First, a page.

$13.8 million dollars. That is how much this season is worth for Philip Rivers. That and his legacy as a Quarterback in the NFL.
Allow me to explain.
Philip Rivers, starting Quarterback for the San Diego Chargers that haven't made the playoffs since 2009, will make $13.2 million this year, as part of a 7-year, $98.25 million contract that he signed with the Chargers after making the playoffs in each of his first three seasons as the starter. If the team were to release him before the season (which they won't), they would save $10.8 million in cap space.
Looking at his stats alone, one would assume that Philip Rivers was a Quarterback in decline.
- He hasn't had a QB Rating above 88 since 2010.
- He hasn't had a QBR above 63 since 2009, and has only been above 70 once in his career.
- He has turned the ball over 47 times in his last 32 regular season games.
- Peyton Manning has had a QB rating below 88 just twice in 15 seasons. He's had a QBR over 80 twice in the five seasons since ESPN created the stat. He's turned the ball over 31 times in his last 32 regular season games.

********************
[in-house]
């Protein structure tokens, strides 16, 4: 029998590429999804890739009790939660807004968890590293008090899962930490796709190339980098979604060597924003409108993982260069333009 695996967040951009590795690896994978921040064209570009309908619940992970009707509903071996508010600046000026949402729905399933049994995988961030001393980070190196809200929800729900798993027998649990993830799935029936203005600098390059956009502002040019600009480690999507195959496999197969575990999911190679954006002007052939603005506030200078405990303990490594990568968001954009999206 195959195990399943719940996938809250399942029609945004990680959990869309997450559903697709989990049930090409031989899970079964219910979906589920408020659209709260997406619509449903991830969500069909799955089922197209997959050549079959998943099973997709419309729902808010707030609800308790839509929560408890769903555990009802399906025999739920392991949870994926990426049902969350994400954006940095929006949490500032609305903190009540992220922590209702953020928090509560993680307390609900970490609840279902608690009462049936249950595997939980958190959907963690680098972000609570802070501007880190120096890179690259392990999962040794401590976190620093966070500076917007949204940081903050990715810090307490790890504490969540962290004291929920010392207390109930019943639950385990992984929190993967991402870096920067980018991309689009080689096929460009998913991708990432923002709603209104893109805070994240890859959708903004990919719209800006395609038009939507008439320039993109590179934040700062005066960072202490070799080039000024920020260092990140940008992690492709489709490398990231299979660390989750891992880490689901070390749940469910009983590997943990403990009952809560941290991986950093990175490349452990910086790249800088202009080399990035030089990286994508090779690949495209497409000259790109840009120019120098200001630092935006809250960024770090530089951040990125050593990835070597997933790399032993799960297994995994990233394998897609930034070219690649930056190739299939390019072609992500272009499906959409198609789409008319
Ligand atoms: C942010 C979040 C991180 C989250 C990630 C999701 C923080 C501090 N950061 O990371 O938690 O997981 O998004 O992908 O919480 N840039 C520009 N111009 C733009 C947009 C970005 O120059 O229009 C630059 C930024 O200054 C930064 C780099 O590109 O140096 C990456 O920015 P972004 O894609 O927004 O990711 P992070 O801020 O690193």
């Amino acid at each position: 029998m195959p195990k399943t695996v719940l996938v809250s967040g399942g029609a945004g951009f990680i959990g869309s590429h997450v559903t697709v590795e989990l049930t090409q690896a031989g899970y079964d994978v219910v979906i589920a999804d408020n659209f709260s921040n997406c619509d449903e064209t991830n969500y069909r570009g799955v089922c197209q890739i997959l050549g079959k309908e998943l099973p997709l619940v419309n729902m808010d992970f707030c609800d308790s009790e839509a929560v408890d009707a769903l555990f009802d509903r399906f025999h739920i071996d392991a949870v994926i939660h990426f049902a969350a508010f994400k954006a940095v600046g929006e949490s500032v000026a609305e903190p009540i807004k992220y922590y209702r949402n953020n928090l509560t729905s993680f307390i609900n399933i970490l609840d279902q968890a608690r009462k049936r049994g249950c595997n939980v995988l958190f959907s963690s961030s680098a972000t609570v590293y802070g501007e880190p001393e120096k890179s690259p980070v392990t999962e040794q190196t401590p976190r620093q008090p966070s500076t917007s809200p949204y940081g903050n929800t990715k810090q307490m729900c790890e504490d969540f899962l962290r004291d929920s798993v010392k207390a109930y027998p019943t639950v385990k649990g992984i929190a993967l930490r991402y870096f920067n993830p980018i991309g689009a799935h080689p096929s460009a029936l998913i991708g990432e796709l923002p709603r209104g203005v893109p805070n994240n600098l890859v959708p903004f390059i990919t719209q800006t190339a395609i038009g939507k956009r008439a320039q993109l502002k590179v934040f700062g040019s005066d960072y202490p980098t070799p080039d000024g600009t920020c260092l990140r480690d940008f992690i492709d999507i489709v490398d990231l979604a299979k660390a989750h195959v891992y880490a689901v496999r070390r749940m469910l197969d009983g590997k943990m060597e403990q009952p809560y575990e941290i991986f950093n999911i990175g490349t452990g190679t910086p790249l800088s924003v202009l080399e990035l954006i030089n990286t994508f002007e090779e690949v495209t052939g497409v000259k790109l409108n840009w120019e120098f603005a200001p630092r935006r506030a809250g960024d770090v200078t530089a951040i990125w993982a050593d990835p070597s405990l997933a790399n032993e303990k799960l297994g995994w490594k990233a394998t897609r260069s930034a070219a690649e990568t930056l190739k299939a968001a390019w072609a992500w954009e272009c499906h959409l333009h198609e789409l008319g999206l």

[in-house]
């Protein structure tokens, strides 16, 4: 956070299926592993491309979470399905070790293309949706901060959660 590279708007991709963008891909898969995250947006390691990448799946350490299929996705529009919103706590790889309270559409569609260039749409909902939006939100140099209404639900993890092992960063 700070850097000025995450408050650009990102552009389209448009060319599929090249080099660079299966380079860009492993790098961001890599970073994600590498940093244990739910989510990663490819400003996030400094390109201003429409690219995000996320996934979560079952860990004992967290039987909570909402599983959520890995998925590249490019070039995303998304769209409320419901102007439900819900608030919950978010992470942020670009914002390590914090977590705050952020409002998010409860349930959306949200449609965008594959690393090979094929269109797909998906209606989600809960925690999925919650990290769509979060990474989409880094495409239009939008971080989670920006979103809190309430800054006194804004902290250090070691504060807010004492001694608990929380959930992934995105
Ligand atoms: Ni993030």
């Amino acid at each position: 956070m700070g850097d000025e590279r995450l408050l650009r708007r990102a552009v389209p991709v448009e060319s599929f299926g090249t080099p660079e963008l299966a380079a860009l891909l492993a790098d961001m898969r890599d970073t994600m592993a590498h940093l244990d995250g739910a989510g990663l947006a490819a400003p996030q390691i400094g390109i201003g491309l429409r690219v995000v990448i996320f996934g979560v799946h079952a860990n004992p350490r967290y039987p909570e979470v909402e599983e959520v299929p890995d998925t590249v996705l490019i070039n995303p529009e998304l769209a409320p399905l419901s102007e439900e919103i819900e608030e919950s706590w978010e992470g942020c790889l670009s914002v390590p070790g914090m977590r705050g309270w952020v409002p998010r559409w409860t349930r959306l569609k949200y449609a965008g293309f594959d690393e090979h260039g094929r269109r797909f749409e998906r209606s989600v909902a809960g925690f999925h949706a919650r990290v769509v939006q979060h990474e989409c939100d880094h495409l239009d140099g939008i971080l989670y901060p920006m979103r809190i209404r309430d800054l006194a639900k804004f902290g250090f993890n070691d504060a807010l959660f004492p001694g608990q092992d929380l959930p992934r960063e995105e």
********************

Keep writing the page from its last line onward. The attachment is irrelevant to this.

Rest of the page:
- Tom Brady has had a QB rating below 88 just once since 2003. He's never had a QBR below 65 and his QBR has been over 70 for the last three seasons. He's turned the ball over 22 times in his last 32 regular season games.
- Drew Brees has not had a QB rating below 88 since 2003. He's never had a QBR below 64 and his QBR has been over 70 twice in the five seasons that it has existed as a stat. He's turned the ball over 35 times in his last 32 regular season games.
There. Now we can get past the "Is Philip Rivers elite?" conversation. If he was, he's not anymore...or, at the very least, he hasn't been since signing his extension. Whether or not he could get back to that place with a new offensive line and a new offensive coach is what will determine his future.
Let's get back to that contract. El Capitan is due $30.75 million for the remaining two years after this upcoming season. A.J. Smith was smart enough to build in a back-door into this contract in case Rivers wasn't worth more than $15 million a year at 32 years old, which is why the team can release Philip next year and face a cap hit of just $1.2 million. That's a savings of $13.8 million in cap space in 2014, and $15.75 million in cap space in 2015. That's cap savings that could go towards extending Donald Butler, Corey Liuget (FA after 2014), or simply adding free agents.
Elite Quarterbacks (think Peyton Manning) are worth the money they're paid because they can carry bad teams on their back into the playoffs. Good Quarterbacks (think Joe Flacco) are a luxury, something to get your team over the top when the running game and defense are already good. If Philip Rivers can't prove himself to be anything more than a "good" Quarterback in 2013, I don't see any way that the Chargers honor the remainder of the contract extension he signed in 2009.